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**Metric State Space Reinforcement Learning for a Vision-Capable Mobile Robot**

Viktor Zhumatiya, Faustino Gomeza, Marcus Hutter a and Jürgen Schmidhubera,b (a) IDSIA, Switzerland (b)TU Munich, Germany Say why learning is needed at all

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**Learning environment: real robot, vision sensors**

Learning algorithm specifically targeted at real world mobile robots

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**Challenges of learning on vision-capable real robots**

Piecewise-continuous (PWC) control Partial observability (POMDP) High-dimensional sensors Costly exploration

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**Reinforcement learning**

RL: policy learning by autonomous environment exploration from reward signal Q-learning: estimation of discounted reward for each state-action pair Assumes that states st are fully observable at each moment In practice, only incomplete observations are available

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**Discrete and continuous versus PWC**

Transitions and reinforcements on actual robots differ from well-studied continuous and discrete cases Continuous Discrete PWC

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**Continuous and discrete versus PWC**

PWC is characterized by continuous and differentiable structure broken by jumps that appear when, for example, an object is hidden from view PWC Discrete Continuous

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**Candidate methods for PWC**

Discretizing state space with fixed /adaptive grid: artificial discontinuities Neural networks: do not model discontinuities CMAC & RBFs: knowledge of local scale required Instance-based memory: OK, but previously used with fixed scale

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**? POMDP What if the goal is not seen?**

Solution: use chain of observations for control. t=T-2 ? t=T-1 t=T

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PC-NSM Nearest Sequence Memory (NSM) by McCallum: does everything we need, but discrete space and slow convergence Solution: modify to work in PWC + speed it up to use data more effectively = Piecewise-Continuous NSM (PC-NSM)

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**k nearest neighbours in the history **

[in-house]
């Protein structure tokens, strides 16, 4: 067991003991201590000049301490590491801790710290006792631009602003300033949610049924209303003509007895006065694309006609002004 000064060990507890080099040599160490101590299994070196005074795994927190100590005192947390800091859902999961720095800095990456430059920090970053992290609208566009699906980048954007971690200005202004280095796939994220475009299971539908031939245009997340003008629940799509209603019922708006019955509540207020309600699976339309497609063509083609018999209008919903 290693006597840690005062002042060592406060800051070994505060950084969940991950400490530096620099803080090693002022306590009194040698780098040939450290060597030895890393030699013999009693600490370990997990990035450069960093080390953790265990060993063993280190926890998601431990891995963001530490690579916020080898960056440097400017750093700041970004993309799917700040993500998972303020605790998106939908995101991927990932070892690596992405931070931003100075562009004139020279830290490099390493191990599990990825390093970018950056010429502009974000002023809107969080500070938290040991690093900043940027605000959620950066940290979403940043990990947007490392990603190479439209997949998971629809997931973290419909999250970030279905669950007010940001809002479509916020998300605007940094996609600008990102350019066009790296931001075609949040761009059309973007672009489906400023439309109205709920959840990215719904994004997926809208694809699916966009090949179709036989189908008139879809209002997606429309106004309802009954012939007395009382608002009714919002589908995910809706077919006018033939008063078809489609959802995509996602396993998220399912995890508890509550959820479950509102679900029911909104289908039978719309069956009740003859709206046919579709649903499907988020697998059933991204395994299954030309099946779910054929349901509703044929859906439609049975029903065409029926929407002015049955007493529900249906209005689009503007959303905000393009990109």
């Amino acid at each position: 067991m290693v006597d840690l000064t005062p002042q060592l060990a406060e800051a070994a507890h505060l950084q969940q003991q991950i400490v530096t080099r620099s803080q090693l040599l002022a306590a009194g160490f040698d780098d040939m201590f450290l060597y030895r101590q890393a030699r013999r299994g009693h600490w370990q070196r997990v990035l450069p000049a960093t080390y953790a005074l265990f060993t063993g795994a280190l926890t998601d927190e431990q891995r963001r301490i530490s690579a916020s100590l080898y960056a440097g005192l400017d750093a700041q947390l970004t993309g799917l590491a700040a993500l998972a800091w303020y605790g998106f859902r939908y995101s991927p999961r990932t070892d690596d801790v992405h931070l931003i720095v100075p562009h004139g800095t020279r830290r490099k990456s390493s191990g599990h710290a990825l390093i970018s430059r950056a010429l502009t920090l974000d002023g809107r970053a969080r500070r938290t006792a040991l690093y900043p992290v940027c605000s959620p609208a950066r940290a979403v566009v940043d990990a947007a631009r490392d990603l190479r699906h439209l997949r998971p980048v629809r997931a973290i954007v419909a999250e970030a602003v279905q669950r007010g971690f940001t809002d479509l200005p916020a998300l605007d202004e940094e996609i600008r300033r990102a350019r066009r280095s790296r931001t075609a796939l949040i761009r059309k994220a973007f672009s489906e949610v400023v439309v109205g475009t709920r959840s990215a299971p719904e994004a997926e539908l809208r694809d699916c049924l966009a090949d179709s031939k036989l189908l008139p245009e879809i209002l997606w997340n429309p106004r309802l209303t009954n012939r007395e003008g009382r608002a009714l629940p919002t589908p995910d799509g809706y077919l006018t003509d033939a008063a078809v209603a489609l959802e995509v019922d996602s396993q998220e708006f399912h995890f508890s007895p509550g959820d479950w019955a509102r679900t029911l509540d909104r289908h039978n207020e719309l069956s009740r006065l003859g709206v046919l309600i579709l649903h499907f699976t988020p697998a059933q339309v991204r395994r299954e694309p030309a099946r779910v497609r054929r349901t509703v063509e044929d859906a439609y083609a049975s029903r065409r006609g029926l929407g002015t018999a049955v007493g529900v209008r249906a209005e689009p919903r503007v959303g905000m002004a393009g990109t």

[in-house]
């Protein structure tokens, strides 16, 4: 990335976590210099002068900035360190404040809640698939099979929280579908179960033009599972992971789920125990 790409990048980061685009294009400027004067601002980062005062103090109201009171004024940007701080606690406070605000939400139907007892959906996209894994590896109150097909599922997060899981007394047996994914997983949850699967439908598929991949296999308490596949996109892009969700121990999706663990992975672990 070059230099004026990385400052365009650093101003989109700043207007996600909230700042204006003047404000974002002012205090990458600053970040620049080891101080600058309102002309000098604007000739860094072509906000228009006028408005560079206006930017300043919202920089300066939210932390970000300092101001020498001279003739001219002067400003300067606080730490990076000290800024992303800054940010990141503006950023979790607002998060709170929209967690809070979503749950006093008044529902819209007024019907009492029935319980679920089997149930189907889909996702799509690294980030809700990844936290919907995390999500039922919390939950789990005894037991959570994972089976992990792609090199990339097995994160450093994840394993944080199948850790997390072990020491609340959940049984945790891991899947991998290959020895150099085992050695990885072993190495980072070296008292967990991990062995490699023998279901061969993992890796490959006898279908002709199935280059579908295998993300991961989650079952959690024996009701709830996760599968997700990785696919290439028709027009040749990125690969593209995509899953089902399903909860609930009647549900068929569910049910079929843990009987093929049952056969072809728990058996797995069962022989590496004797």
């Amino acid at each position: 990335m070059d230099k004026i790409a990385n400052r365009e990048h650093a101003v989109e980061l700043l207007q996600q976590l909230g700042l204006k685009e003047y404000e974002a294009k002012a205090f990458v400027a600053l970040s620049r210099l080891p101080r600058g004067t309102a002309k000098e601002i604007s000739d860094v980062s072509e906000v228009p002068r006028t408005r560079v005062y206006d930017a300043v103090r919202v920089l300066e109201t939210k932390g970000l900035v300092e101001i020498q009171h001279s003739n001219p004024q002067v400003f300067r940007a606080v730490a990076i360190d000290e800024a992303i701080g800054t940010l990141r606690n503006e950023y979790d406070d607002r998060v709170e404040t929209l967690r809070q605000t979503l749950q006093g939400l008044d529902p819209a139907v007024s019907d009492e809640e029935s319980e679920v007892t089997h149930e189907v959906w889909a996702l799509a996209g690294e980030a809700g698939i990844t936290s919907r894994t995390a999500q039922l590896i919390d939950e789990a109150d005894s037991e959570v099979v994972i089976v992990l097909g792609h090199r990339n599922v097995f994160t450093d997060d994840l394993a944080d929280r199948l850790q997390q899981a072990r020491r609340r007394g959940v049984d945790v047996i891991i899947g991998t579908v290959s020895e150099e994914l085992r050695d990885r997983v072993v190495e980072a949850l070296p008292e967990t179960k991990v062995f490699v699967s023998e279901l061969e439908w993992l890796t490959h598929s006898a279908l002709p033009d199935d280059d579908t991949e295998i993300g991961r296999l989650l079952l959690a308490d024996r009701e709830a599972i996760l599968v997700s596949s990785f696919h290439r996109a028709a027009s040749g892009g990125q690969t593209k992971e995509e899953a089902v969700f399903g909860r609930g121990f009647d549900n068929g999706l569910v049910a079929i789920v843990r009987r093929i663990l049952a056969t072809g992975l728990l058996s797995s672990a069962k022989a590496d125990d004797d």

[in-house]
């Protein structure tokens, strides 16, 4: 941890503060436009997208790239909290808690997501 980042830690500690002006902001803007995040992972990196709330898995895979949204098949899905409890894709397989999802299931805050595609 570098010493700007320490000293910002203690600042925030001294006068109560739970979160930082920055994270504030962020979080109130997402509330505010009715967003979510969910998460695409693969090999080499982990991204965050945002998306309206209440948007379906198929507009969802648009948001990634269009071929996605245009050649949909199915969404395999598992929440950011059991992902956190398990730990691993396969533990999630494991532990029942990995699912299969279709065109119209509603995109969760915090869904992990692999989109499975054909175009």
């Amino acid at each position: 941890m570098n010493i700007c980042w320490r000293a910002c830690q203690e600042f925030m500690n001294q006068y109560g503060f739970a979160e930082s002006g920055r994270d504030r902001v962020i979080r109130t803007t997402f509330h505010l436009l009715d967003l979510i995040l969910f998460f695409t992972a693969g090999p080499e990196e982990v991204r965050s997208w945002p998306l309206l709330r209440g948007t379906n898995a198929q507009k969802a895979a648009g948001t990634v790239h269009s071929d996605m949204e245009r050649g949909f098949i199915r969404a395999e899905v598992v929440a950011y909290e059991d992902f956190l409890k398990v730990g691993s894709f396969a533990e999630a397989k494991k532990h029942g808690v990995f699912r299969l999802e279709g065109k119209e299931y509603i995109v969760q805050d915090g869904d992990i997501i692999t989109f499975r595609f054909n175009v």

NSM Description slide k nearest neighbours in the history q(t) -- Q-value for each moment in the history To compute Q(a?,T) – average q(t) over k nearest t where at=a? Do exploration action with probability epsilon Match length observation T

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**Pseudometric in original McCallum: **

Change 1: for PWC Pseudometric in original McCallum: 1/(1+<Number of matching observations>) Our metric:

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**Change 2: endogenous updates**

McCallum: update only for t=T-1 (with traces) PC-NSM update: Updates through all history needed since neighbourhoods change with new experience

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**Change 3: directed exploration**

Make least explored action greedily

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**Demonstration on a mobile robot**

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**Goal: avoid wall collisions, go to the blue teapot**

Robot setup 4m 3m Sensory input vector: (x, y, isVisible, f, b) X Y Sonar sensor distance f b Target x-y position Goal: avoid wall collisions, go to the blue teapot Sonar sensor AXIS web camera

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**Move forward / backward approx 5 cm / 15 cm **

Actions Move forward / backward approx 5 cm / 15 cm Turn left / right 22.5o / 45o Exact values unimportant Stand still action Wait until robot stops before making the next action

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**Complete learning system**

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PC-NSM parameters epsilon-greedy policy with epsilon set to 0.3. (30% of the time the robot selects an exploratory action). The appropriate number of nearest neighbors, k, used to select actions, depends upon the noisiness of the environment. For the amount of noise in our sensors, we found that learning was fastest for k=3.

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**Reinforcement structure**

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**Results: learned policy**

X Y Sonar sensor-measured distance f b Target x-y position Learned policy dimensionality reduction in the sensor space: varaible x, y; r, b walls are always far < turn left > turn right ^ move forward v move backward o stand still

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**Results: example trajectories**

A trajectory after learning White boxes mark the controller’s confusion resulted from sound-reflecting wall joints

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**Contributions and limitations**

An algorithm capable of learning on real vision-controlled robots is developed The algorithm is able to use modern vision preprocessing algorithms thanks to reliance on metric Limitations: Single metric may be too strict a limitation Exploration scheme is greedy

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Future work Improved exploration Multimetric learning

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Conclusion Requirements for real-world mobile robot learning defined An algorithm to satisfy these requirements is proposed Feasibility study on an actual robot is made

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